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Is there something a family can do to help somebody who has dementia when they go into a care home?

Really good question. And we look at... There are lots of things that families can do, but one of the big ones and one of the ones that I love and also the feedback from the various care homes love is a thing called a memory box. Now, the memory box is basically a box of memory. So, it could be photographed, it could be medals, it could be letters that were written in their lifetime, anything that basically can take them back to a time in their life, things that they really enjoyed. It could be even down to a wedding cake or one of their children's certificates. There are so many things that you can add in there and each one will be different, depending on the person. But the fantastic part about that is when you actually look at someone who's gone into a care environment, it's going to be totally different to the environment that they were in. We are expecting these people to have a transition into a care home environment, something that's very, very new to them. So, what we need to do is take something with them that they can go to and go back to where they are.

Now, the challenge with dementia is that people will want to see things of their family in their outside life and maybe things that don't really associate to yourselves. So, our recommendation is start building your memory box in stage one dementia or when they're first diagnosed and really, really start building it, because it is such an important part and will also help calm them down if they're feeling distressed, and maybe even help them focus on their family while they're in the care environment.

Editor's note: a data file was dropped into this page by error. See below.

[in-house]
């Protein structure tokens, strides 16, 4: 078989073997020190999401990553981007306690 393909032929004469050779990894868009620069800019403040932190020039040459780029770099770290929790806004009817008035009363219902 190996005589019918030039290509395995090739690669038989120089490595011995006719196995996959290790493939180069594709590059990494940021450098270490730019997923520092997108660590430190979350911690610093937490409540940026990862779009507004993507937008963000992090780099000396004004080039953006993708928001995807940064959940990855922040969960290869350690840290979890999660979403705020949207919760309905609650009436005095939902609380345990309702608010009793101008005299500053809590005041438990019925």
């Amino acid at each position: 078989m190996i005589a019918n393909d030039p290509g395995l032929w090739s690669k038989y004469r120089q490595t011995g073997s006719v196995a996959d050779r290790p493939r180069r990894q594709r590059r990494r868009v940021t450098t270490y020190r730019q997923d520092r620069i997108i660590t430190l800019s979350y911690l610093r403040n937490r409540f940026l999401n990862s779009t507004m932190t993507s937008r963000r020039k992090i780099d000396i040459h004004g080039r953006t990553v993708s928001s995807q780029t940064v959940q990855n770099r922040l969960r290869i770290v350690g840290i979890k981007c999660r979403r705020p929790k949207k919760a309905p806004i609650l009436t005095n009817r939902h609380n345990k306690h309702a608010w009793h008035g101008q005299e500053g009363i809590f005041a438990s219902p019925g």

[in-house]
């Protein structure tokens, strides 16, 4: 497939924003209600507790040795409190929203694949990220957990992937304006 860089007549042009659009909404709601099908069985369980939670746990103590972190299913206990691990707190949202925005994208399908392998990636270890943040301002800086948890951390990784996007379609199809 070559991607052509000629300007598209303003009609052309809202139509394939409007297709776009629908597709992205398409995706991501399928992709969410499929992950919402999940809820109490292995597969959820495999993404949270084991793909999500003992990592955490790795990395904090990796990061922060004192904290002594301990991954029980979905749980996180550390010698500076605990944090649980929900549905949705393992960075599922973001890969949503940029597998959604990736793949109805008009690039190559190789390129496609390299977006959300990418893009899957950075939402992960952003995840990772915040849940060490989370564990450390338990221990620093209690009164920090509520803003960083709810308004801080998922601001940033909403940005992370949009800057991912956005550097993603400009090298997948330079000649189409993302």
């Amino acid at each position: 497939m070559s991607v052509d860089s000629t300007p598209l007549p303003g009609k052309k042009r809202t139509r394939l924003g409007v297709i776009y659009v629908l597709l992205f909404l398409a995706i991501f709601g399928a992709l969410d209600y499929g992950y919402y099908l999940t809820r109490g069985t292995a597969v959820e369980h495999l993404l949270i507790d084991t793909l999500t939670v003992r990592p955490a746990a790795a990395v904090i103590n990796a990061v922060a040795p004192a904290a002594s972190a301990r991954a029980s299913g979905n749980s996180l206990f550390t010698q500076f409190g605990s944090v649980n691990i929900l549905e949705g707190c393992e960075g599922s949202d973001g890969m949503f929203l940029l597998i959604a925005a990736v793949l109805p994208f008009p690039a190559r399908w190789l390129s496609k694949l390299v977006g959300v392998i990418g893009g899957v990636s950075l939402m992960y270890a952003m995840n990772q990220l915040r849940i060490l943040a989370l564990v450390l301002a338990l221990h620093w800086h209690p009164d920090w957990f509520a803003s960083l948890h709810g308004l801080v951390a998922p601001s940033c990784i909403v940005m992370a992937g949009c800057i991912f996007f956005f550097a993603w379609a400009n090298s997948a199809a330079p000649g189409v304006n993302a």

So, with someone who has lost maybe their husband or their wife or their child, how, and they're asking if maybe they've forgotten, and they ask for this, their husband, for example, could the memory box be used in that example?

In some ways. The challenge is that people have what's known as a tic. And it's basically where their brain gets stuck. And you find a lot with Alzheimer's, especially, that people will repeat things over and over and over again. Patience is the key, obviously, but quite often, if someone's asking for a loved one that you know has died, one of the biggest faults that we have is that people sometimes will say, "I'm sorry, they're dead, I'm sorry, they're not with us anymore, they're not here, you're not at home anymore," because they're trying to... They're not trying to be nasty, but they're not communicating in the right way and they will be distressing. One of the things we can do is take them to a photo album, take them to the memory box, take them to where that person is now, even though they may have passed away, even though they may not be a part of their lives anymore. It's quite important that they can actually see them.